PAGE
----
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By Karen Miller
Despite urgent warnings from Hollywood, double-jawed aliens are probably not a spacefarer's biggest risk. Radiation is worse. It shreds not flesh, but DNA molecules, and that can cause a multitude of problems. One big one: it can lead to cancer.
Oddly enough, according to cancer specialist Dr. John Dicello of the John Hopkins University School of Medicine, radiation "is relatively poor at inducing cancer." Chemicals, he says, can do far more damage, as shown by the strong tie between environmental contaminants and increased levels of cancer.
But for space travellers, radiation is a tremendous worry. That's because astronauts are exposed to far more radiation than we typically encounter on Earth. And it's a different kind of radiation. Cosmic rays from deep space, for instance, are composed of heavier particles than our bodies are used to, and they have little trouble breaking strands of DNA.
Broken DNA, by itself, is not necessarily cause for alarm. DNA strands break all the time. Even a physical blow will do it. "If you hit yourself with a hammer," notes Dicello, "that can do a lot more damage than most radiation exposures." Because this kind of damage occurs so frequently, the body has evolved mechanisms to handle it.
Sometimes, he explains, cells with damaged DNA simply destroy themselves. Other times, they try to repair the damage. Problems start when they do this incorrectly. They might, for example, insert a chunk of DNA in the wrong place. Or they might attach it to the wrong chromosome.
Space radiation damages DNA.
When that happens, it's possible that the mistake will let that cell ignore constraints designed to make cells behave. A cancer can start when altered genes allow the cell and its descendants to multiply too freely.
So far the story sounds simple: Radiation damages DNA. Repairs are bungled. Cancer ensues.
But it's not so simple, says Dicello, not at all. Radiation can affect human tissue in unpredictable ways, and the chain of events leading from radiation to cancer is vexingly complex. "If I really understood it, I'd probably win the Nobel Prize."
Consider the following: Some astronauts, veterans of long space missions, have "significant chromosome aberrations" in their blood cells. These aberrations may be "associated with the development of cancer," says Dicello, but they do not, by themselves, cause cancer. For that to happen, cells with aberrations must undergo a series of further mutations. According to the National Cancer Institute, "the number of cell divisions that occur during this process can be astronomically large--human tumours often become apparent only after they have grown to a size of 10 to 100 billion cells." Years, even decades, might pass between the onset of the problem, the exposure to radiation, and the appearance of a tumour.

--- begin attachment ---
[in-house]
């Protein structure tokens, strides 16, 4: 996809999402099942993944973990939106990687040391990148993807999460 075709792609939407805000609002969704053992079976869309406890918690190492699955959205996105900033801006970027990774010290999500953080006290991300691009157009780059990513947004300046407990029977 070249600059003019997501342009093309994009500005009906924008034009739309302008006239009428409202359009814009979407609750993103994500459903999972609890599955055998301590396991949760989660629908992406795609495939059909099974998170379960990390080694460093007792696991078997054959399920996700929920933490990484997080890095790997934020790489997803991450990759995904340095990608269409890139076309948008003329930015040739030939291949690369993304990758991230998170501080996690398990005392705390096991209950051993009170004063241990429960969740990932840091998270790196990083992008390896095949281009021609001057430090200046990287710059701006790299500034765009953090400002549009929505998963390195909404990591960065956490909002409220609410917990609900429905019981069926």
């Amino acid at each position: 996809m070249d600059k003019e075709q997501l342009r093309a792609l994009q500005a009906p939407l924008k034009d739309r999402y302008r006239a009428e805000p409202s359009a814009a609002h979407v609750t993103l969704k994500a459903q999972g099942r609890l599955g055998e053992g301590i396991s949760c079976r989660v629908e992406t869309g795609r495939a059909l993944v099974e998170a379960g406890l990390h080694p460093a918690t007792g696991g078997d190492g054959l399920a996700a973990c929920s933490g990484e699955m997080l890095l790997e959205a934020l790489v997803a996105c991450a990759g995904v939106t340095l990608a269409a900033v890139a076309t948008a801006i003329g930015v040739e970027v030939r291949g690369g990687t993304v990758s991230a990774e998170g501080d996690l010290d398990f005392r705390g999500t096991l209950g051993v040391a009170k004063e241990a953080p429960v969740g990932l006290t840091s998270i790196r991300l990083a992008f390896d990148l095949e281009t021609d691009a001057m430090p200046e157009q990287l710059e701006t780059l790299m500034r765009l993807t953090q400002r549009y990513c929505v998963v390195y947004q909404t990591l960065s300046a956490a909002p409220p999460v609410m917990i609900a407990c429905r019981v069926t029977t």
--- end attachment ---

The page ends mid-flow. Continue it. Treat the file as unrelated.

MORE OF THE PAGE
Because of the delay, it's very difficult to determine exactly when or why a cancer starts. That's the bad news.
The good news - for astronauts and for the rest of us - is that there are many places along this slow developmental path at which an incipient cancer can be stopped. Indeed, researchers have pinpointed some of the genes involved and they're working on treatments targeted directly at those genes.
Understanding how to stop the cancer, however, doesn't necessarily tell us how it starts.
Cells often react in unexpected ways to radiation, notes Dicello. For example, there's a puzzling phenomenon known as adaptive response. Sometimes, when tissue is exposed to damaging radiation, it not only repairs itself, but also learns to repair itself better next time. How that works is still being investigated.
Furthermore, radiation damage is not always proportional to the amount of radiation experienced. "Our research shows some unusual things," says Dicello. Some types of chromosome aberrations are very sensitive to radiation. "Deliver a low dose, and they take off." Other types of aberrations require much higher doses. Researchers are still trying to sort out which is which and why?
These uncertainties make it hard to predict how human tissue will react to space radiation. Astronauts, points out Dicello, will encounter at least two kinds of radiation: (1) high-energy cosmic rays from distant exploding stars and (2) less-energetic protons and photons from flares on our own sun -- and they can be exposed to both at the same time.
While researchers know something about how cells respond to each kind of radiation separately, some of Dicello's work suggests that exposure to these two types of radiation mixed together could produce as-yet unpredictable results.
The damage could be less than the two kinds added together - or it could be more! There could, perhaps, be an adaptive response in which lightweight solar protons stimulate repair processes to help reduce the effects of the heavy cosmic ray ions. Or something totally unexpected could happen.
There's still a lot to learn. Dicello lists some of the questions: "How important is adaptive response? How important is the effect of cells on each other? How important are antioxidants? We don't yet know."
"The answers are important to everyone," he adds. Understanding how the body deals with damaged DNA could help doctors prevent complications from the radiation treatments given to cancer patients. It might help them deal with the fallout from, say, a terrorist's dirty bomb or DNA-problems caused by environmental or chemical pollution.
Eventually, Dicello believes, researchers will figure it out. And when that happens, people on Earth will benefit at least as much as people in space..
... who can then turn to lesser worries, like double-jawed aliens.
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